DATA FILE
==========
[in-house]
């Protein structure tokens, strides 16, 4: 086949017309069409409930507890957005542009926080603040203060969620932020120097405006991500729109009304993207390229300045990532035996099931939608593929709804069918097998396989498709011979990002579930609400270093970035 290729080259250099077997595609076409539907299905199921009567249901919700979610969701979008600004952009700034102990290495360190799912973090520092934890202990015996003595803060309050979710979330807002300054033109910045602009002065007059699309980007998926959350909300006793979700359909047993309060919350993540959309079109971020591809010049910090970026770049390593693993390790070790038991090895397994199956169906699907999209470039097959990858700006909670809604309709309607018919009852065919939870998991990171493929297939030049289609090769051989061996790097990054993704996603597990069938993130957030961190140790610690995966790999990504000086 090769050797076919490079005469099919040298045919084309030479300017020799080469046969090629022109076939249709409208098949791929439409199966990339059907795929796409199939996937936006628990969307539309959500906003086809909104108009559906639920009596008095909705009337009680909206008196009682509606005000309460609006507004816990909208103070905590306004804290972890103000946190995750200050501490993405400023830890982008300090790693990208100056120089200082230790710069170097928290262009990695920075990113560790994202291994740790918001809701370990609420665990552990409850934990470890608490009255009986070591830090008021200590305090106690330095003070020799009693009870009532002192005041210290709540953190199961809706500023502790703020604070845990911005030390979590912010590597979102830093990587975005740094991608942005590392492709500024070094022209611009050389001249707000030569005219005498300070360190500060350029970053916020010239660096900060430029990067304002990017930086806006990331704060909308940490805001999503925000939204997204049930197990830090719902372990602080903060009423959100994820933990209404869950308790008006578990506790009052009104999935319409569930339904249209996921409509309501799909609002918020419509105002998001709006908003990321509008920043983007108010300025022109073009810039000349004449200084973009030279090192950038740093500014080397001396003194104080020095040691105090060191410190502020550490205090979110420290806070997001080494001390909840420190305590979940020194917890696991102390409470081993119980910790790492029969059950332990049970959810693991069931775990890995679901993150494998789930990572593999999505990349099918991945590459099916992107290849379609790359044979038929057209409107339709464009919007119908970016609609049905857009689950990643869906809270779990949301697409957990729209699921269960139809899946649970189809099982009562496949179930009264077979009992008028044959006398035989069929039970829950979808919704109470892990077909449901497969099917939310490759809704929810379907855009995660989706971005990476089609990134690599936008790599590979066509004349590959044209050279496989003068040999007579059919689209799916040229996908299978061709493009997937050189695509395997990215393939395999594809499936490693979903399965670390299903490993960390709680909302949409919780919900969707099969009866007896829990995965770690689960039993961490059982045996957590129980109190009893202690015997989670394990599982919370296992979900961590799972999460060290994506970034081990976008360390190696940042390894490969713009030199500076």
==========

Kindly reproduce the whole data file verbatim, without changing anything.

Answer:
[in-house]
């Protein structure tokens, strides 16, 4: 086949017309069409409930507890957005542009926080603040203060969620932020120097405006991500729109009304993207390229300045990532035996099931939608593929709804069918097998396989498709011979990002579930609400270093970035 290729080259250099077997595609076409539907299905199921009567249901919700979610969701979008600004952009700034102990290495360190799912973090520092934890202990015996003595803060309050979710979330807002300054033109910045602009002065007059699309980007998926959350909300006793979700359909047993309060919350993540959309079109971020591809010049910090970026770049390593693993390790070790038991090895397994199956169906699907999209470039097959990858700006909670809604309709309607018919009852065919939870998991990171493929297939030049289609090769051989061996790097990054993704996603597990069938993130957030961190140790610690995966790999990504000086 090769050797076919490079005469099919040298045919084309030479300017020799080469046969090629022109076939249709409208098949791929439409199966990339059907795929796409199939996937936006628990969307539309959500906003086809909104108009559906639920009596008095909705009337009680909206008196009682509606005000309460609006507004816990909208103070905590306004804290972890103000946190995750200050501490993405400023830890982008300090790693990208100056120089200082230790710069170097928290262009990695920075990113560790994202291994740790918001809701370990609420665990552990409850934990470890608490009255009986070591830090008021200590305090106690330095003070020799009693009870009532002192005041210290709540953190199961809706500023502790703020604070845990911005030390979590912010590597979102830093990587975005740094991608942005590392492709500024070094022209611009050389001249707000030569005219005498300070360190500060350029970053916020010239660096900060430029990067304002990017930086806006990331704060909308940490805001999503925000939204997204049930197990830090719902372990602080903060009423959100994820933990209404869950308790008006578990506790009052009104999935319409569930339904249209996921409509309501799909609002918020419509105002998001709006908003990321509008920043983007108010300025022109073009810039000349004449200084973009030279090192950038740093500014080397001396003194104080020095040691105090060191410190502020550490205090979110420290806070997001080494001390909840420190305590979940020194917890696991102390409470081993119980910790790492029969059950332990049970959810693991069931775990890995679901993150494998789930990572593999999505990349099918991945590459099916992107290849379609790359044979038929057209409107339709464009919007119908970016609609049905857009689950990643869906809270779990949301697409957990729209699921269960139809899946649970189809099982009562496949179930009264077979009992008028044959006398035989069929039970829950979808919704109470892990077909449901497969099917939310490759809704929810379907855009995660989706971005990476089609990134690599936008790599590979066509004349590959044209050279496989003068040999007579059919689209799916040229996908299978061709493009997937050189695509395997990215393939395999594809499936490693979903399965670390299903490993960390709680909302949409919780919900969707099969009866007896829990995965770690689960039993961490059982045996957590129980109190009893202690015997989670394990599982919370296992979900961590799972999460060290994506970034081990976008360390190696940042390894490969713009030199500076």